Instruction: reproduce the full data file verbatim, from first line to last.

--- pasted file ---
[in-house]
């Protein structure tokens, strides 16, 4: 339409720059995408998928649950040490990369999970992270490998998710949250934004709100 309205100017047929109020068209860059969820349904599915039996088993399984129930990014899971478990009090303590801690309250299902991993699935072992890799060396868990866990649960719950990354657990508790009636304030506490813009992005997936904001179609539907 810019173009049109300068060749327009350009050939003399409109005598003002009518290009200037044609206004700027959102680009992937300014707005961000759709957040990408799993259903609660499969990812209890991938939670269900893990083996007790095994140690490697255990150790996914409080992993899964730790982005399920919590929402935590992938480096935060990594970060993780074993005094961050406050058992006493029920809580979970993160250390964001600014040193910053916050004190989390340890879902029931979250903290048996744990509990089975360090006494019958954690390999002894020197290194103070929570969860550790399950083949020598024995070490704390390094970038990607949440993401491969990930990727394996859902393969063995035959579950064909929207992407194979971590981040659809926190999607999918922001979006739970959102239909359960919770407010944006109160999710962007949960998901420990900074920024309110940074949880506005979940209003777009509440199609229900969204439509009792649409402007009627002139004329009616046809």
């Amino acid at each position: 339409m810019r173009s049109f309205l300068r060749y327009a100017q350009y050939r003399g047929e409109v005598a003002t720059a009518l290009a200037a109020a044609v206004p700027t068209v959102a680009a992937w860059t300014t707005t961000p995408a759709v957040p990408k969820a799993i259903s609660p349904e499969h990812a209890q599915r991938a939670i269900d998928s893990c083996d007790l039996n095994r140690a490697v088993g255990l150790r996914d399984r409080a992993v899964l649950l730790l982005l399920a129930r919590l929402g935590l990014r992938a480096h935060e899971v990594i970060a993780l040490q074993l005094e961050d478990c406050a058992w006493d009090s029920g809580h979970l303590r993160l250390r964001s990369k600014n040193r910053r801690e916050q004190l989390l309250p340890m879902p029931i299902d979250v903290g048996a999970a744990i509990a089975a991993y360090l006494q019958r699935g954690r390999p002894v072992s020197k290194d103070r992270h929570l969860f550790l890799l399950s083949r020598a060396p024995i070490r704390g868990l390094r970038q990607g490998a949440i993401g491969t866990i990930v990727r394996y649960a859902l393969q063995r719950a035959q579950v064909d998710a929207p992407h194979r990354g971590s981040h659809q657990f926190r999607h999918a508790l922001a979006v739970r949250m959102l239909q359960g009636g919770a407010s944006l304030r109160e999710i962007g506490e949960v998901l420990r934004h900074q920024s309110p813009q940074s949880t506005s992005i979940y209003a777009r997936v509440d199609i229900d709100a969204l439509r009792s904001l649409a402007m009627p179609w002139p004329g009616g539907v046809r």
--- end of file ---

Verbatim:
[in-house]
């Protein structure tokens, strides 16, 4: 339409720059995408998928649950040490990369999970992270490998998710949250934004709100 309205100017047929109020068209860059969820349904599915039996088993399984129930990014899971478990009090303590801690309250299902991993699935072992890799060396868990866990649960719950990354657990508790009636304030506490813009992005997936904001179609539907 810019173009049109300068060749327009350009050939003399409109005598003002009518290009200037044609206004700027959102680009992937300014707005961000759709957040990408799993259903609660499969990812209890991938939670269900893990083996007790095994140690490697255990150790996914409080992993899964730790982005399920919590929402935590992938480096935060990594970060993780074993005094961050406050058992006493029920809580979970993160250390964001600014040193910053916050004190989390340890879902029931979250903290048996744990509990089975360090006494019958954690390999002894020197290194103070929570969860550790399950083949020598024995070490704390390094970038990607949440993401491969990930990727394996859902393969063995035959579950064909929207992407194979971590981040659809926190999607999918922001979006739970959102239909359960919770407010944006109160999710962007949960998901420990900074920024309110940074949880506005979940209003777009509440199609229900969204439509009792649409402007009627002139004329009616046809």
């Amino acid at each position: 339409m810019r173009s049109f309205l300068r060749y327009a100017q350009y050939r003399g047929e409109v005598a003002t720059a009518l290009a200037a109020a044609v206004p700027t068209v959102a680009a992937w860059t300014t707005t961000p995408a759709v957040p990408k969820a799993i259903s609660p349904e499969h990812a209890q599915r991938a939670i269900d998928s893990c083996d007790l039996n095994r140690a490697v088993g255990l150790r996914d399984r409080a992993v899964l649950l730790l982005l399920a129930r919590l929402g935590l990014r992938a480096h935060e899971v990594i970060a993780l040490q074993l005094e961050d478990c406050a058992w006493d009090s029920g809580h979970l303590r993160l250390r964001s990369k600014n040193r910053r801690e916050q004190l989390l309250p340890m879902p029931i299902d979250v903290g048996a999970a744990i509990a089975a991993y360090l006494q019958r699935g954690r390999p002894v072992s020197k290194d103070r992270h929570l969860f550790l890799l399950s083949r020598a060396p024995i070490r704390g868990l390094r970038q990607g490998a949440i993401g491969t866990i990930v990727r394996y649960a859902l393969q063995r719950a035959q579950v064909d998710a929207p992407h194979r990354g971590s981040h659809q657990f926190r999607h999918a508790l922001a979006v739970r949250m959102l239909q359960g009636g919770a407010s944006l304030r109160e999710i962007g506490e949960v998901l420990r934004h900074q920024s309110p813009q940074s949880t506005s992005i979940y209003a777009r997936v509440d199609i229900d709100a969204l439509r009792s904001l649409a402007m009627p179609w002139p004329g009616g539907v046809r």